grounding bands and patches
You can find grounding mats, sheets, blankets, socks, and bands online.

Why use Grounding?
There’s not much research on the benefits of grounding. However, people have reported improvement for conditions such as:

Chronic fatigue. In the study on massage therapists, many reported a decrease in their fatigue levels after four weeks of treatment with grounding mats.
Chronic pain. The study on grounding for exercise recovery found that those who used grounding patches reported lower pain levels.
Anxiety and depression. In one small study it was shown that even 1 hour of grounding therapy can significantly improve mood.
Sleep disorders. The massage therapists also experienced an improvement in sleep length and reduce sleep disturbances with grounding therapy.
Cardiovascular disease. Results of one treatment study found that long-term self-administered grounding therapy helped to reduce blood pressure levels in participants with hypertension.


Some health professionals believe that the benefits of grounding therapy may come simply from feeling like you’re reconnected to nature.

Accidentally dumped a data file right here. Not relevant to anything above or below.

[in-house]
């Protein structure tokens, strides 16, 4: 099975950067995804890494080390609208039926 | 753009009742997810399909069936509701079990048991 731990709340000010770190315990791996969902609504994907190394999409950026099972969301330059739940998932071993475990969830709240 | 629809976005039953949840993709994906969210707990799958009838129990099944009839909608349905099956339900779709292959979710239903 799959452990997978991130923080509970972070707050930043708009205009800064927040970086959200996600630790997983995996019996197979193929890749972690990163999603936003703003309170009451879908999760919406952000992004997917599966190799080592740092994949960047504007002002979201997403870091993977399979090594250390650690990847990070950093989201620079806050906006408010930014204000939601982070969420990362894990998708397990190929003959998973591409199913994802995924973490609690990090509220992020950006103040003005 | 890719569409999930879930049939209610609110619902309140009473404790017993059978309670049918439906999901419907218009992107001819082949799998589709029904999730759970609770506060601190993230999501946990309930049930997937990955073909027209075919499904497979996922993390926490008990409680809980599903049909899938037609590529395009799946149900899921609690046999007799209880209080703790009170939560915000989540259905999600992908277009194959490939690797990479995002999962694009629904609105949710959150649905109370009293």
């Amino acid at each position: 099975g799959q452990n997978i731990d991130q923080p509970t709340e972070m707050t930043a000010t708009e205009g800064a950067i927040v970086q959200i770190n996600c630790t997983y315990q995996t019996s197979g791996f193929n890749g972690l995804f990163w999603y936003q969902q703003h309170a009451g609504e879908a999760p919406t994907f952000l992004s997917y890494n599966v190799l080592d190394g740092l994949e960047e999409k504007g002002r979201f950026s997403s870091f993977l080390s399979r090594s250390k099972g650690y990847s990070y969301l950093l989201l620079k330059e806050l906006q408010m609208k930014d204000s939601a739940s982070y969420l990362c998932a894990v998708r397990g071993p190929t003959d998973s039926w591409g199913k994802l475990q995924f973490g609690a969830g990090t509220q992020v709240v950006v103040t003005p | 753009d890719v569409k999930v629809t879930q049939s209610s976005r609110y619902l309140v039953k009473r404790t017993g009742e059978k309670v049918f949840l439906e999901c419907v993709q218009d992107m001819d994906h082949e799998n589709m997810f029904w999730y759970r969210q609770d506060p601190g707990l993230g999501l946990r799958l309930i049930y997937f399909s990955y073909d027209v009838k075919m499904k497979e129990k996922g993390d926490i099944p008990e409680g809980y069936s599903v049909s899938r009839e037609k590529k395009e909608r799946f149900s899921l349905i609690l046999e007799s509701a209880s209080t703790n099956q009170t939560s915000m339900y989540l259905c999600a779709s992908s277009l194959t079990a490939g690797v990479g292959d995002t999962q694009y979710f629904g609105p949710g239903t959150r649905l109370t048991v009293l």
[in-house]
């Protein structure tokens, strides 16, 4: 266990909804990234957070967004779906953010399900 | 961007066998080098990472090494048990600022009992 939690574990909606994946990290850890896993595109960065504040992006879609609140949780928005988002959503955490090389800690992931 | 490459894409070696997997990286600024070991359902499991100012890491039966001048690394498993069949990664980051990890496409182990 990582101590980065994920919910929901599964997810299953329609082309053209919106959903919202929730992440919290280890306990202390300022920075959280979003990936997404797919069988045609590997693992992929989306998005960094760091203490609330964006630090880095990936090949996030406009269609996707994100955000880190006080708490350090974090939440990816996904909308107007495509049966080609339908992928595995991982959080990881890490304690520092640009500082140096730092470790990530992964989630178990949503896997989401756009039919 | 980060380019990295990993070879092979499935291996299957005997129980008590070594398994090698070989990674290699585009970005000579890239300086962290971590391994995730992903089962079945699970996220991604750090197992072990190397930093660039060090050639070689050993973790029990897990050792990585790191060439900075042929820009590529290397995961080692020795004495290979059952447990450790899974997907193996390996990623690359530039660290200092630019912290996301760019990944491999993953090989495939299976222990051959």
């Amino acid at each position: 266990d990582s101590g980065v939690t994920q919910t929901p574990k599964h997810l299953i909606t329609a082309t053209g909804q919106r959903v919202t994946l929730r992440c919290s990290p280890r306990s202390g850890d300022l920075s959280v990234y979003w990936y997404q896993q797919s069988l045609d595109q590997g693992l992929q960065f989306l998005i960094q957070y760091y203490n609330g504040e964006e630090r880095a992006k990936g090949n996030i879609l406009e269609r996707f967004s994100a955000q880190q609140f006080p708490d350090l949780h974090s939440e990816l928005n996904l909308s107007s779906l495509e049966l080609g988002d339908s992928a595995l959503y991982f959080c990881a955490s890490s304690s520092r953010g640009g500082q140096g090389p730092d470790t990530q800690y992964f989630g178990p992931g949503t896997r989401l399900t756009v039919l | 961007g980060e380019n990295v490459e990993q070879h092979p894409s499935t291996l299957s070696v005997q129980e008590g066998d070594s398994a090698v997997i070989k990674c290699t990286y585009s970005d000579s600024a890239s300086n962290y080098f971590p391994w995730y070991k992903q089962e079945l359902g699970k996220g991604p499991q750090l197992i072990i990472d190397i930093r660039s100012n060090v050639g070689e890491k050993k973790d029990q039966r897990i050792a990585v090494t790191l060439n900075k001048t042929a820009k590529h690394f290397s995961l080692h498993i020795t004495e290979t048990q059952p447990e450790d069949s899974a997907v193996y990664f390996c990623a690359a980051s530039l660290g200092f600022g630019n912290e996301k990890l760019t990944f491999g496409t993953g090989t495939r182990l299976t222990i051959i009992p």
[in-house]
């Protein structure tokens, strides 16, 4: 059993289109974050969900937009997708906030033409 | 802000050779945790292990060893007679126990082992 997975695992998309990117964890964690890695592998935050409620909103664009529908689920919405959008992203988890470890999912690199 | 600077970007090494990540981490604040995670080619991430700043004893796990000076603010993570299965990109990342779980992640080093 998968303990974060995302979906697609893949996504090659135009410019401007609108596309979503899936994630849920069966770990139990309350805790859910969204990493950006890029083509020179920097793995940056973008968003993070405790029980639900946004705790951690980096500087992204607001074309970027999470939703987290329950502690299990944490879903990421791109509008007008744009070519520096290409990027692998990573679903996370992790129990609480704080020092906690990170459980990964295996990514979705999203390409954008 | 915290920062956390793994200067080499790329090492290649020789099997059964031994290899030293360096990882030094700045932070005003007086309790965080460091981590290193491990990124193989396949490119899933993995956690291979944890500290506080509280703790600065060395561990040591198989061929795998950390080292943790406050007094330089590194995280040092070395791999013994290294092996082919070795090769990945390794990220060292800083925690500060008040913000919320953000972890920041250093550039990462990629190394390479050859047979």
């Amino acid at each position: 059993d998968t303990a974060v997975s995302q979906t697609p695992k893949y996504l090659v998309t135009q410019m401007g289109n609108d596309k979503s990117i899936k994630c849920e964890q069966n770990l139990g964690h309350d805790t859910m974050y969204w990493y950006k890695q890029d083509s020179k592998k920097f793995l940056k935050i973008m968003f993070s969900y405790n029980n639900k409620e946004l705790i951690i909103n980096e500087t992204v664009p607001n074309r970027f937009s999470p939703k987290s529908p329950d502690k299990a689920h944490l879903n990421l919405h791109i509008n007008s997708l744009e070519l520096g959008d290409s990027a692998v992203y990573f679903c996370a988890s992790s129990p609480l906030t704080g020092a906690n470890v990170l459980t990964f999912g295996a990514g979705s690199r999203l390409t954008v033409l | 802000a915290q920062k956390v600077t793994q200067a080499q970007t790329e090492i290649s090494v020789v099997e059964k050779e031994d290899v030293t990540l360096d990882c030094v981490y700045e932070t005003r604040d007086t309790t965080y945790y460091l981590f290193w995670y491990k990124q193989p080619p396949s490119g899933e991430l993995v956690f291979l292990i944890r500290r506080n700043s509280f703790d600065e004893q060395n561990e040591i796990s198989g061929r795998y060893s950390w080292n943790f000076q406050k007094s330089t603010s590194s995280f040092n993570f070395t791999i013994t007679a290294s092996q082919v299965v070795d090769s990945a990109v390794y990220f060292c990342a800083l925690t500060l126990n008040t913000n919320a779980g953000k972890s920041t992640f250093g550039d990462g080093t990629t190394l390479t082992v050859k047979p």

If you are interested in trying out anything or just want to learn more about grounding, visit http://www.groundology.co.uk

 
Image by De an Sun

Tip - Power Hour

May 2021

What is a Power Hour and how will it change your life?
This is a simple concept with a big impact. 

The Power Hour is associated with Gretchen Rubin, whose books The Four Tendencies and Better Than Before gave an understanding into why people do (and don’t) do things.   She explores how to give ourselves the best opportunity for achieving the things  that we set out to accomplish.


What is a Power Hour?